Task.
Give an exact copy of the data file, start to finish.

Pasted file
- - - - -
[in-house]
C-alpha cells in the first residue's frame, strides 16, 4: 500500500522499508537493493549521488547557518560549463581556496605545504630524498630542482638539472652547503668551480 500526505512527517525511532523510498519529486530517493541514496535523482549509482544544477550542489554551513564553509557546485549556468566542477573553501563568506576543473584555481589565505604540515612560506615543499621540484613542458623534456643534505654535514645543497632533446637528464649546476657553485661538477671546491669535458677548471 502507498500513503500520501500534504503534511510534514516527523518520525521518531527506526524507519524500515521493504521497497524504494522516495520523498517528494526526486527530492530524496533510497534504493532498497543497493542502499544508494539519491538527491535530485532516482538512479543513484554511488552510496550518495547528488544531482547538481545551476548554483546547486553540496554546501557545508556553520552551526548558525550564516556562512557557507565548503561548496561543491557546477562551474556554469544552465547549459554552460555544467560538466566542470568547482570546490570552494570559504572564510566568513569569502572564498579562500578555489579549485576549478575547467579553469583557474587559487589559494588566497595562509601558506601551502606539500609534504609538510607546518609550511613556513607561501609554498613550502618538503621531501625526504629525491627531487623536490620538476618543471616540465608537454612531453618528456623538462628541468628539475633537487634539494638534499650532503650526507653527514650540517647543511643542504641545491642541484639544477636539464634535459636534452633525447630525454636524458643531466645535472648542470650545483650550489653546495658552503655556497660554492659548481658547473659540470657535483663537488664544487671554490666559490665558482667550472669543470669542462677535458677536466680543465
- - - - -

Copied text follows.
[in-house]
C-alpha cells in the first residue's frame, strides 16, 4: 500500500522499508537493493549521488547557518560549463581556496605545504630524498630542482638539472652547503668551480 500526505512527517525511532523510498519529486530517493541514496535523482549509482544544477550542489554551513564553509557546485549556468566542477573553501563568506576543473584555481589565505604540515612560506615543499621540484613542458623534456643534505654535514645543497632533446637528464649546476657553485661538477671546491669535458677548471 502507498500513503500520501500534504503534511510534514516527523518520525521518531527506526524507519524500515521493504521497497524504494522516495520523498517528494526526486527530492530524496533510497534504493532498497543497493542502499544508494539519491538527491535530485532516482538512479543513484554511488552510496550518495547528488544531482547538481545551476548554483546547486553540496554546501557545508556553520552551526548558525550564516556562512557557507565548503561548496561543491557546477562551474556554469544552465547549459554552460555544467560538466566542470568547482570546490570552494570559504572564510566568513569569502572564498579562500578555489579549485576549478575547467579553469583557474587559487589559494588566497595562509601558506601551502606539500609534504609538510607546518609550511613556513607561501609554498613550502618538503621531501625526504629525491627531487623536490620538476618543471616540465608537454612531453618528456623538462628541468628539475633537487634539494638534499650532503650526507653527514650540517647543511643542504641545491642541484639544477636539464634535459636534452633525447630525454636524458643531466645535472648542470650545483650550489653546495658552503655556497660554492659548481658547473659540470657535483663537488664544487671554490666559490665558482667550472669543470669542462677535458677536466680543465